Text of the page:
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Lights! Camera! Resumes?


It seems showing off one's resume is done differently these days. At least as it's done by video and animation artists.

We spotted hundreds of these cyber- artistes roaming (of all places) the Richard Nixon Library & Birthplace in Yorba Linda last week. The occasion was a massive party hosted by Industrial Light and Magic, which does special effects for movies.

What struck us as a trend-in-progress was the way computer artists brought their work. Some had book-size Hi-8 videocassette players in backpacks. As they met friends, out would come the machines, on would come a snippet of a music video special effect, and the small clusters of partisans would sympathetically ooh and aah at the 3-inch-square images of each other's latest work.

The need to carry one's work at all times was explained thus: "You never know who you're going to run into."

Give Them Elbow Room

There has been a recent swelling in the ranks of the crowds waiting outside celebrity-heavy events. These used to be composed primarily of free-lance photographers. The throng has been inflated by professional autograph seekers.

As with photographers, what fuels the autograph seekers' patience is money. What interested us was what the market pays for autographs. And the answer is, not much.

According to mysterious laws of supply and demand, Sally Field, Andy Griffith, Nancy Sinatra, Doris Day and Valerie Bertinelli are lumped together at a bargain-basement $2. Sigourney Weaver, John McEnroe, Farrah Fawcett, Gregory Peck and Michael Douglas go for $5. Patrick Swayze, Sharon Stone, Winona Ryder and Ginger Rogers all fetch $20.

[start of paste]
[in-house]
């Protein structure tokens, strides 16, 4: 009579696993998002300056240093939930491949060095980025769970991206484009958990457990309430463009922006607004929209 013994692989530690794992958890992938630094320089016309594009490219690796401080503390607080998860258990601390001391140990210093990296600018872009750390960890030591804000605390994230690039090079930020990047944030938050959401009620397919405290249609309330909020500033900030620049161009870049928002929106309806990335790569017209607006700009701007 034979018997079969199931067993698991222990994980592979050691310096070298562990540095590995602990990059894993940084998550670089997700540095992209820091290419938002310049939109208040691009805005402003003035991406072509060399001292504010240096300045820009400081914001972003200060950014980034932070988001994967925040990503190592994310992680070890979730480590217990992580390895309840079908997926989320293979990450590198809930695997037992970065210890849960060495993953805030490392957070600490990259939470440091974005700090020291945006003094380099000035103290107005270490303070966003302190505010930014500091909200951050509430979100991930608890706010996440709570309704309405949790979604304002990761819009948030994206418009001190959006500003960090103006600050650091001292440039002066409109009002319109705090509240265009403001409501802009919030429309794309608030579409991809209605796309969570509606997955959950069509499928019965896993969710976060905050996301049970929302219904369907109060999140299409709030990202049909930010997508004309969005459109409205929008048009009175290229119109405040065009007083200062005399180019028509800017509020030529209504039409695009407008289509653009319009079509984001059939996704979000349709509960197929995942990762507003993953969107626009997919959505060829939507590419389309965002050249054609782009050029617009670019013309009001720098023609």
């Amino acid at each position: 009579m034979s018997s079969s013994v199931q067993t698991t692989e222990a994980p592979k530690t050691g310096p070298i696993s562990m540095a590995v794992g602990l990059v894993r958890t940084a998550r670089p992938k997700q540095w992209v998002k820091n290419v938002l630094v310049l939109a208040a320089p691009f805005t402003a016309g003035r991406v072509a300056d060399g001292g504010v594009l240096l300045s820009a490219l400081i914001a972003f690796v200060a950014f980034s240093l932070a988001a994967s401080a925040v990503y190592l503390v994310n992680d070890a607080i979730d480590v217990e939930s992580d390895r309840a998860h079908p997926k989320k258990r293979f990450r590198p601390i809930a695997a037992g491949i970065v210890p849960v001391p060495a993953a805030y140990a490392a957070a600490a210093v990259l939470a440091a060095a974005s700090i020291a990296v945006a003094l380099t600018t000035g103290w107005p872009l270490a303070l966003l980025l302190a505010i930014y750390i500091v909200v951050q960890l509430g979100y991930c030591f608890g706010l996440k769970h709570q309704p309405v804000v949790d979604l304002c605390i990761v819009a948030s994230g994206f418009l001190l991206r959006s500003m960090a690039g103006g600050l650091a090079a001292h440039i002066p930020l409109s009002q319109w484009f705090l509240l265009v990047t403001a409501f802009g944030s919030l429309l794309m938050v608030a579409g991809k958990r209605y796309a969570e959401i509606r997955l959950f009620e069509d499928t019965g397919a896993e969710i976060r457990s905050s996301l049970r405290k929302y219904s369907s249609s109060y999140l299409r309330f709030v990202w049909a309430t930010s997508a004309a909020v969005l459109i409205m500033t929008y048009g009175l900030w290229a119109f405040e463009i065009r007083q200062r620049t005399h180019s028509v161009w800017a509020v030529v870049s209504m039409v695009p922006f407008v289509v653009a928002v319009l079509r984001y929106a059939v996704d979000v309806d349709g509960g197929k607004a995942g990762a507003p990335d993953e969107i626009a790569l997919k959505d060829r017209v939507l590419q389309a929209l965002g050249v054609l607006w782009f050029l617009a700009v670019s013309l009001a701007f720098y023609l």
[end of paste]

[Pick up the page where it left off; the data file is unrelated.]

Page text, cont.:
We do know why a top price of $150 was paid for a Marlon Brando signature. He hasn't been seen at a Hollywood event since before Heidi Fleiss was born.

Elvis Puts Fans on the Map

Whether one believes Elvis Presley dead, alive or a potential god, he's definitely a marketing phenomenon. So much so that a color-coded map of the United States has been created by American Demographics magazine to show on an exhaustive county-by-county basis "the propensity of U.S. households to purchase Elvis memorabilia."

The map ranks residents on five levels from Elvis lovers to loathers. The highest proportion of fans are in the South, with a general decline in Elvis infatuation as the map moves north and west.

Though Elvis made his mark in Hollywood, Los Angeles County came up loathers.

What's That Name Again?

We hear through the grapevine that this year's Ronald Reagan Freedom Award will be presented to the outgoing chairman of the Joint Chiefs of Staff, Gen. Colin Powell.

This is a great honor for Gen. Powell. Especially in light of the way the former President remembered a past chairman, Gen. John Vessey. Vessey's name is the one that slipped his former commander in chief's mind during a 1990 deposition for the Iran-Contra trial of John Poindexter.

"Oh dear, I could ask for help here," Reagan said when asked about a trip Vessey took to Central America. "The name I know is familiar."

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